In late 2018, Google hired Dr. David Feinberg to “organize [the company’s] health efforts” into one division tasked with “help[ing] everybody live their healthiest life.” The Google Health leader is now leaving the company after two years.
According to the Wall Street Journal (and the company on Twitter), Google Health will continue its projects, but “declined to comment on the future leadership of the team.” Feinberg previously reported to Google AI head Jeff Dean, with many of the company’s efforts focused on using machine learning and other smarts to aid patient care.
Update 8/20: While the “Google Health” brand will continue, the company is moving to a distributed approach where existing product teams will be responsible for building related functionality. There will not be a unified organization for a more “company-wide” attempt, according to a memo seen by Business Insider.
For example, Google Health took in a DeepMind team working on an AI medical assistant, while other efforts demonstrated AI surpassing humans in breast cancer prediction and exploring how it could help speed up cancer treatment planning.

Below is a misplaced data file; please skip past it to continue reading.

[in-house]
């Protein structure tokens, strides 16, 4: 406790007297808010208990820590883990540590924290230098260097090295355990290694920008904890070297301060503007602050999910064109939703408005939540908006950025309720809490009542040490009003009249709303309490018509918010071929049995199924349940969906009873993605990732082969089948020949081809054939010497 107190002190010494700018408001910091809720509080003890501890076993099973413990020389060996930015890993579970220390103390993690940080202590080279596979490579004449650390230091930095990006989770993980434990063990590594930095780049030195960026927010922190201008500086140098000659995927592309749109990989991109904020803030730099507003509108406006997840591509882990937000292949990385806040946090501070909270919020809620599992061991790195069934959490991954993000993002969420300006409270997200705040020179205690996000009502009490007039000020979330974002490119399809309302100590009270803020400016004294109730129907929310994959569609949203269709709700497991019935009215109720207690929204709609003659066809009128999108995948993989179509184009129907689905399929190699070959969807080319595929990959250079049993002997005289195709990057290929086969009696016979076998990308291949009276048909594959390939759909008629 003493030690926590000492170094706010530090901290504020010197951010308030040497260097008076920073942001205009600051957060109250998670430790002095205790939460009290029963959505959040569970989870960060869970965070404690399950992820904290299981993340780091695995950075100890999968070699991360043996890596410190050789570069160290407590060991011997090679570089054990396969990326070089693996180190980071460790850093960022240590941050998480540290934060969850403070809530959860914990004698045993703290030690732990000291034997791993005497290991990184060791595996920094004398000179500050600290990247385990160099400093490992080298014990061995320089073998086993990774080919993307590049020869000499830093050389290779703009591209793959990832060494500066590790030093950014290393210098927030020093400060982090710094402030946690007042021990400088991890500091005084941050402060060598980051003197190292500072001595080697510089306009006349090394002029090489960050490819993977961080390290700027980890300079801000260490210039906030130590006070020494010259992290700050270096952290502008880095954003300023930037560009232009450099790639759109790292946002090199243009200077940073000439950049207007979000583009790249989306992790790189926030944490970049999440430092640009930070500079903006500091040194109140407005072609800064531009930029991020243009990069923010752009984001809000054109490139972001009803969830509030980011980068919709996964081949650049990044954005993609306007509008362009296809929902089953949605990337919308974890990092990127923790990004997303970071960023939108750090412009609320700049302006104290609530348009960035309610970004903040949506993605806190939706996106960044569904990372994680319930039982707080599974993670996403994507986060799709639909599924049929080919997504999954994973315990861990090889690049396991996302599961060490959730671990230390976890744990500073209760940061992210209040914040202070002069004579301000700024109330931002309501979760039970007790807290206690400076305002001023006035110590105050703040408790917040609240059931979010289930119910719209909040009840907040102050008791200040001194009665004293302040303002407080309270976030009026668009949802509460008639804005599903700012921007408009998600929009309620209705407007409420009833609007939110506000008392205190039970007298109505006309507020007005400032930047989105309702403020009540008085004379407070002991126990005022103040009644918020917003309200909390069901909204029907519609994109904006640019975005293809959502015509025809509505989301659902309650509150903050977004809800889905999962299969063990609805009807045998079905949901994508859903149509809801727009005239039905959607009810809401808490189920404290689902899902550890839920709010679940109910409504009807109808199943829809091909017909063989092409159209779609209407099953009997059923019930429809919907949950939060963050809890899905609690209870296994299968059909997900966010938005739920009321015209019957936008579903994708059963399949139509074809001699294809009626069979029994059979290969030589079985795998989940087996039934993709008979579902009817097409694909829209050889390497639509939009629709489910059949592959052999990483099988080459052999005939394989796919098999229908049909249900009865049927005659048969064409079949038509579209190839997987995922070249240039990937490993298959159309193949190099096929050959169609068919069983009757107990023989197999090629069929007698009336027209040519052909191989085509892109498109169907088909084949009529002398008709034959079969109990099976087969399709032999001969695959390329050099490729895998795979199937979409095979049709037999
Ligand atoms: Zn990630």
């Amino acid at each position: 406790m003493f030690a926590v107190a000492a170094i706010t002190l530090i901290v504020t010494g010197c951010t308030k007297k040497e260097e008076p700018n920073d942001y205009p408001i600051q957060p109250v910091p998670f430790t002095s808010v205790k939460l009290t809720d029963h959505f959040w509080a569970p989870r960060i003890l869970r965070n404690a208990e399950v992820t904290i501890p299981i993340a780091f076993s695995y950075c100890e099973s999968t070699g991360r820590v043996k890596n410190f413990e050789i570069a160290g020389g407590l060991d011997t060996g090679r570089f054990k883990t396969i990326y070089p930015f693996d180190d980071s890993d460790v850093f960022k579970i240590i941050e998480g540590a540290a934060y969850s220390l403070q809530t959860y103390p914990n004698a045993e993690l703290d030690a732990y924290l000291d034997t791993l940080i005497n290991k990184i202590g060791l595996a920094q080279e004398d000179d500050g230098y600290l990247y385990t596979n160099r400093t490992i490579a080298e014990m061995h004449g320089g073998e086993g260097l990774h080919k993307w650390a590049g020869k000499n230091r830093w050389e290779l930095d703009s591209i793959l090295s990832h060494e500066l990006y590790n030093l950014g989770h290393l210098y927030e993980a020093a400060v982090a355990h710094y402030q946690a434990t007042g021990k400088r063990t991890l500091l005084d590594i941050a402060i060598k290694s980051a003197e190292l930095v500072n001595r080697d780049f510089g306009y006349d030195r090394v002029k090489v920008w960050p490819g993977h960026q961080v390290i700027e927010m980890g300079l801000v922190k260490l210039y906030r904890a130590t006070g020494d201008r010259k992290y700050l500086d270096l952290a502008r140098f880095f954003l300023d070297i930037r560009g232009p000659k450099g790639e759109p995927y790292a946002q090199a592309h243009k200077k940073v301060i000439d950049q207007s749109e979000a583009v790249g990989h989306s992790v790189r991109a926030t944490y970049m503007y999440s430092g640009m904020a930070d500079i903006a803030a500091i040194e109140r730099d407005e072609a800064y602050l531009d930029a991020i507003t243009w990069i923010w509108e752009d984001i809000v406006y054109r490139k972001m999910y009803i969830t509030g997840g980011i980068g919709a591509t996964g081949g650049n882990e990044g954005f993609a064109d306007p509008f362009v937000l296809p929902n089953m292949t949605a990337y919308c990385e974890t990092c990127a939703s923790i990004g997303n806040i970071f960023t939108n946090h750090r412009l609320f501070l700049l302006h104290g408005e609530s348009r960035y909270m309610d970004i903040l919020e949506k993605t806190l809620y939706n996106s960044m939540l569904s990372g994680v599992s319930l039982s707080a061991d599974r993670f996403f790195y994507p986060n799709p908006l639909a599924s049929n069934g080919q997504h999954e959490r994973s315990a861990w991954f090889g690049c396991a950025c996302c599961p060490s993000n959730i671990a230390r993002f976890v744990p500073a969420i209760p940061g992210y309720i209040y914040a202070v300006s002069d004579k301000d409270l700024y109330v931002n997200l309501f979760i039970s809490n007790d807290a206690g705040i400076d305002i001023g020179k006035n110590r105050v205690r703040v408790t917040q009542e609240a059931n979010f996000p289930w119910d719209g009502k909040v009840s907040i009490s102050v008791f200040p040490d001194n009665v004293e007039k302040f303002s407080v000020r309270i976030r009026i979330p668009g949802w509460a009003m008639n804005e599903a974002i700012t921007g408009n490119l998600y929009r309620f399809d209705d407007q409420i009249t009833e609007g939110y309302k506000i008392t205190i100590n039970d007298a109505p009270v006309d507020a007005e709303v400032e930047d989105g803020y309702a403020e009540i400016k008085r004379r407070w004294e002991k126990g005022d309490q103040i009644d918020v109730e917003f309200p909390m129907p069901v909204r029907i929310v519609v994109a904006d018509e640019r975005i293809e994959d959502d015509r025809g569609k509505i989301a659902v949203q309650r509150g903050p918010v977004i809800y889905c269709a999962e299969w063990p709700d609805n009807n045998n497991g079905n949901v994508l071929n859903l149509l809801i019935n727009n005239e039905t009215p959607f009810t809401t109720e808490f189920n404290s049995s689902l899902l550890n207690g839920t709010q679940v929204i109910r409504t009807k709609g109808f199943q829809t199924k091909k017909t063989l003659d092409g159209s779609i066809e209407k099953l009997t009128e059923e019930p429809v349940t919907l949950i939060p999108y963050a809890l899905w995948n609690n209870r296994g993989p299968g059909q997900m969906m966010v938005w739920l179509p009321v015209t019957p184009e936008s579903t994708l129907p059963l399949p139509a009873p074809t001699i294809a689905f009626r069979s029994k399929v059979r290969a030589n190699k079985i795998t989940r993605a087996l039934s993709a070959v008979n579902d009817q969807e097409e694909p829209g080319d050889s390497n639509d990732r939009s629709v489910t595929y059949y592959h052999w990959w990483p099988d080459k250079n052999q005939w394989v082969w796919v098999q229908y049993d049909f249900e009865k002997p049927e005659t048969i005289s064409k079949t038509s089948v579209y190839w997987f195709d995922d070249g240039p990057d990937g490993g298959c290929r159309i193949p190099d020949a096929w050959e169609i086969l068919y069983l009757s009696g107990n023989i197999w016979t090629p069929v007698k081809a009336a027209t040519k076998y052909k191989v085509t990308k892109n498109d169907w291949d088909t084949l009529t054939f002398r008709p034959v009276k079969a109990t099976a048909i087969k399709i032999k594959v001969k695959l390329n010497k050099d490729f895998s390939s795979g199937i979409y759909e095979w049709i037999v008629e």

Google is also creating tools for hospitals and other health providers. A “Patient Search” engine of sorts consolidated vitals, lab results, and other data.
On the consumer side, Google introduced a tool in Search last year to help plan doctor visits, as well as a “Health Studies” Android app that lets you participate in research. Google Fit also gained camera-based heart and respiratory rate measurements, while the 2nd-gen Nest Hub with Sleep Sensing was an example of teams collaborating across the company.
Feinberg is moving on to become the CEO of Cerner, which also creates technology for hospitals. While at Google, the vice president led COVID-19 initiatives and used his previous experience leading a health organization with 1.5 million patients to make deals with large hospitals.
FTC: We use income earning auto affiliate links. More.